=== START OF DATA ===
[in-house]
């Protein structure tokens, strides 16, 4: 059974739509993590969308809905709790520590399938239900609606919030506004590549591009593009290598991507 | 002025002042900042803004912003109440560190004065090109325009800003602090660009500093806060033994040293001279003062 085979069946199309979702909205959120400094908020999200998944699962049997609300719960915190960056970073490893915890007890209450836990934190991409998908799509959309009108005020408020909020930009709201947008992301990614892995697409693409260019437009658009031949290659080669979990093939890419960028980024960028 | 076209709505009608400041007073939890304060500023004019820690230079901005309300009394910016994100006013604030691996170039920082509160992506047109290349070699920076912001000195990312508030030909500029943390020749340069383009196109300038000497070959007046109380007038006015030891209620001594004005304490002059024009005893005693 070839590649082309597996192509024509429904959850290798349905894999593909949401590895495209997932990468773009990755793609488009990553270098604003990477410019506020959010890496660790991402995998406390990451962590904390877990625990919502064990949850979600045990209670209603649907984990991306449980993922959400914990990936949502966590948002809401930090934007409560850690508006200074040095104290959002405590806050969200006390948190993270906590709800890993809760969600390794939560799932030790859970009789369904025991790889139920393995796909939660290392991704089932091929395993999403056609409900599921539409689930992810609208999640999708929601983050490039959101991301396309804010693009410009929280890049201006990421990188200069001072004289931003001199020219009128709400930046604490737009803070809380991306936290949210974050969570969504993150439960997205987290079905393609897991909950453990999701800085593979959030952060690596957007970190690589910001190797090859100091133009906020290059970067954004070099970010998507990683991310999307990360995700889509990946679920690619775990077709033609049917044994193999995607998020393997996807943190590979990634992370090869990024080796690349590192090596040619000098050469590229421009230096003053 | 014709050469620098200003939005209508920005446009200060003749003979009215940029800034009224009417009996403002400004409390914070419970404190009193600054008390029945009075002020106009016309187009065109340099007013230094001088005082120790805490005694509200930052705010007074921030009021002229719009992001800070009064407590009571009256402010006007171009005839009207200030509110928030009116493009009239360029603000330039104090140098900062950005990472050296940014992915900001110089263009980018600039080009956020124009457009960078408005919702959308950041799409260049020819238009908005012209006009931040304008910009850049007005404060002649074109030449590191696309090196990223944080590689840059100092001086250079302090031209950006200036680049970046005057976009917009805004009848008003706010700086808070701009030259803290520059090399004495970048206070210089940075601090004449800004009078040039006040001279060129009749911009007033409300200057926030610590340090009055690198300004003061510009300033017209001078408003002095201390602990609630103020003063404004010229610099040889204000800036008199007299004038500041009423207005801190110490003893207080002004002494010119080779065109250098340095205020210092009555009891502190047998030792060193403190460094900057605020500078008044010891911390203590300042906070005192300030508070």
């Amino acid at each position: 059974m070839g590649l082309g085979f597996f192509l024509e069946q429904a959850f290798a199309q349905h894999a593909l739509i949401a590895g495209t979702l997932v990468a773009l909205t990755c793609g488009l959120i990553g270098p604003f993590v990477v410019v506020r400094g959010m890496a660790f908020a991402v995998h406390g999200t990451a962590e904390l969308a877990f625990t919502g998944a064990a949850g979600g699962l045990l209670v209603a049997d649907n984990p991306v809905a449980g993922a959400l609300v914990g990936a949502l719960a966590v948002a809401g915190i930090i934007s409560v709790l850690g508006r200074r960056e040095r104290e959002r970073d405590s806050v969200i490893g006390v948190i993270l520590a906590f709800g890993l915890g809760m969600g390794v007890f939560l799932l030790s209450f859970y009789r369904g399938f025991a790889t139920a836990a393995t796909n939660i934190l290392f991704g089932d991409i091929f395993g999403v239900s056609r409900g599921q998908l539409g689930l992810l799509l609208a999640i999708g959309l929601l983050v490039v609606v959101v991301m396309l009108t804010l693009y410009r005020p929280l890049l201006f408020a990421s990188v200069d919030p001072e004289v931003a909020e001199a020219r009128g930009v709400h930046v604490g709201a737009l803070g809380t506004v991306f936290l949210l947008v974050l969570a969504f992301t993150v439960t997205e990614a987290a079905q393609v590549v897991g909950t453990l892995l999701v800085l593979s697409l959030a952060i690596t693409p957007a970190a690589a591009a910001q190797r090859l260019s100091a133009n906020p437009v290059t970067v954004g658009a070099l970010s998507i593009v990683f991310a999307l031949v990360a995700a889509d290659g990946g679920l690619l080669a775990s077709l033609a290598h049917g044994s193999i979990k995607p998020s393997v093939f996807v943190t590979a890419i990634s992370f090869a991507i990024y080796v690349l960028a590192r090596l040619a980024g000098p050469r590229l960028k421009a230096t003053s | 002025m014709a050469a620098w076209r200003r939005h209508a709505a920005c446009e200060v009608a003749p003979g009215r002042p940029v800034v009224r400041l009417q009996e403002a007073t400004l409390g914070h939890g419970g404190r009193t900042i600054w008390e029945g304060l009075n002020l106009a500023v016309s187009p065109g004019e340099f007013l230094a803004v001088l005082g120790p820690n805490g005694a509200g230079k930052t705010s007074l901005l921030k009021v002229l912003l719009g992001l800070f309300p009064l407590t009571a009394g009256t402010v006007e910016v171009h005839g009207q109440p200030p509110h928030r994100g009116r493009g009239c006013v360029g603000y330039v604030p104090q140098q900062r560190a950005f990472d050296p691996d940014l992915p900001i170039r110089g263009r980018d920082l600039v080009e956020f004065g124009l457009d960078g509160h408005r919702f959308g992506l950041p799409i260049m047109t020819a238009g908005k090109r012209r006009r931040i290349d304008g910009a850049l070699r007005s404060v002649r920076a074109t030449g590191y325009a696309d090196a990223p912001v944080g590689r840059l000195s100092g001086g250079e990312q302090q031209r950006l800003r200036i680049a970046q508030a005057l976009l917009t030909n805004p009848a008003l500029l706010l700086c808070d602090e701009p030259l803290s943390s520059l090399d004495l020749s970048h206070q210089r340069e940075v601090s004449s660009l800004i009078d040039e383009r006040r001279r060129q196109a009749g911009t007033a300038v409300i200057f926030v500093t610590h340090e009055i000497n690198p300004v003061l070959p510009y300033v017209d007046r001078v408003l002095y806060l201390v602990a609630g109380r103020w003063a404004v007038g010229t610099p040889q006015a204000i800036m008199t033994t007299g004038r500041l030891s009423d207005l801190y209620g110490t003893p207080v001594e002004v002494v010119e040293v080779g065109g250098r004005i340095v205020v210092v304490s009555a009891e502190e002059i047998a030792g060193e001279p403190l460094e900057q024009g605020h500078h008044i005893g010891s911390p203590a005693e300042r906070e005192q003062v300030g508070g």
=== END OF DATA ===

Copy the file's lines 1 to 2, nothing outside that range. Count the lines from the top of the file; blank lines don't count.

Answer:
[in-house]
């Protein structure tokens, strides 16, 4: 059974739509993590969308809905709790520590399938239900609606919030506004590549591009593009290598991507 | 002025002042900042803004912003109440560190004065090109325009800003602090660009500093806060033994040293001279003062 085979069946199309979702909205959120400094908020999200998944699962049997609300719960915190960056970073490893915890007890209450836990934190991409998908799509959309009108005020408020909020930009709201947008992301990614892995697409693409260019437009658009031949290659080669979990093939890419960028980024960028 | 076209709505009608400041007073939890304060500023004019820690230079901005309300009394910016994100006013604030691996170039920082509160992506047109290349070699920076912001000195990312508030030909500029943390020749340069383009196109300038000497070959007046109380007038006015030891209620001594004005304490002059024009005893005693 070839590649082309597996192509024509429904959850290798349905894999593909949401590895495209997932990468773009990755793609488009990553270098604003990477410019506020959010890496660790991402995998406390990451962590904390877990625990919502064990949850979600045990209670209603649907984990991306449980993922959400914990990936949502966590948002809401930090934007409560850690508006200074040095104290959002405590806050969200006390948190993270906590709800890993809760969600390794939560799932030790859970009789369904025991790889139920393995796909939660290392991704089932091929395993999403056609409900599921539409689930992810609208999640999708929601983050490039959101991301396309804010693009410009929280890049201006990421990188200069001072004289931003001199020219009128709400930046604490737009803070809380991306936290949210974050969570969504993150439960997205987290079905393609897991909950453990999701800085593979959030952060690596957007970190690589910001190797090859100091133009906020290059970067954004070099970010998507990683991310999307990360995700889509990946679920690619775990077709033609049917044994193999995607998020393997996807943190590979990634992370090869990024080796690349590192090596040619000098050469590229421009230096003053 | 014709050469620098200003939005209508920005446009200060003749003979009215940029800034009224009417009996403002400004409390914070419970404190009193600054008390029945009075002020106009016309187009065109340099007013230094001088005082120790805490005694509200930052705010007074921030009021002229719009992001800070009064407590009571009256402010006007171009005839009207200030509110928030009116493009009239360029603000330039104090140098900062950005990472050296940014992915900001110089263009980018600039080009956020124009457009960078408005919702959308950041799409260049020819238009908005012209006009931040304008910009850049007005404060002649074109030449590191696309090196990223944080590689840059100092001086250079302090031209950006200036680049970046005057976009917009805004009848008003706010700086808070701009030259803290520059090399004495970048206070210089940075601090004449800004009078040039006040001279060129009749911009007033409300200057926030610590340090009055690198300004003061510009300033017209001078408003002095201390602990609630103020003063404004010229610099040889204000800036008199007299004038500041009423207005801190110490003893207080002004002494010119080779065109250098340095205020210092009555009891502190047998030792060193403190460094900057605020500078008044010891911390203590300042906070005192300030508070």